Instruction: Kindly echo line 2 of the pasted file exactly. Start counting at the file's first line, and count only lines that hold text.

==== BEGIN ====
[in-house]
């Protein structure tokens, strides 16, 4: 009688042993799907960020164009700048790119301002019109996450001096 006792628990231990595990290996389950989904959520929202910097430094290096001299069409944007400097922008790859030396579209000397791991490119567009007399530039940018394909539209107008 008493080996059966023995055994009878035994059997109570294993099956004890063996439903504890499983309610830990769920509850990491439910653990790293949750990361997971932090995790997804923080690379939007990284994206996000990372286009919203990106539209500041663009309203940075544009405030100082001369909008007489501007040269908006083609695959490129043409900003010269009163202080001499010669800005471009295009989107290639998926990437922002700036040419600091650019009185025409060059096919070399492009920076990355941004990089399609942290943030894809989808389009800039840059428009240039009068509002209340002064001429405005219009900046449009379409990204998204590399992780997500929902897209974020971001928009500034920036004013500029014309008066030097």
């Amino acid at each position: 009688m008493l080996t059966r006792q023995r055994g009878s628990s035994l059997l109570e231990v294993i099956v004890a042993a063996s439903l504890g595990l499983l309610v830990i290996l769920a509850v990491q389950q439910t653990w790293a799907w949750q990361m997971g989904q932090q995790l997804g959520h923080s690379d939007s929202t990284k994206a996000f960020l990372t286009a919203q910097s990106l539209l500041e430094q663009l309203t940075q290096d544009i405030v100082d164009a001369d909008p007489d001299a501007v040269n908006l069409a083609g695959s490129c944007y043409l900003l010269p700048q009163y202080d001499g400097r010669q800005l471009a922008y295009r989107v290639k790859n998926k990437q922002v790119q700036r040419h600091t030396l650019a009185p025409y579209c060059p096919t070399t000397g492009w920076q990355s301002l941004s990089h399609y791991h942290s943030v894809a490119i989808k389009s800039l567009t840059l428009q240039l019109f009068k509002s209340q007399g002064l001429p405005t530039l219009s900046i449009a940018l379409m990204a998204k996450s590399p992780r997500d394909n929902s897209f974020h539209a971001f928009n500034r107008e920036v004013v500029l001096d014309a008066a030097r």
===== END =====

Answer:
């Protein structure tokens, strides 16, 4: 009688042993799907960020164009700048790119301002019109996450001096 006792628990231990595990290996389950989904959520929202910097430094290096001299069409944007400097922008790859030396579209000397791991490119567009007399530039940018394909539209107008 008493080996059966023995055994009878035994059997109570294993099956004890063996439903504890499983309610830990769920509850990491439910653990790293949750990361997971932090995790997804923080690379939007990284994206996000990372286009919203990106539209500041663009309203940075544009405030100082001369909008007489501007040269908006083609695959490129043409900003010269009163202080001499010669800005471009295009989107290639998926990437922002700036040419600091650019009185025409060059096919070399492009920076990355941004990089399609942290943030894809989808389009800039840059428009240039009068509002209340002064001429405005219009900046449009379409990204998204590399992780997500929902897209974020971001928009500034920036004013500029014309008066030097």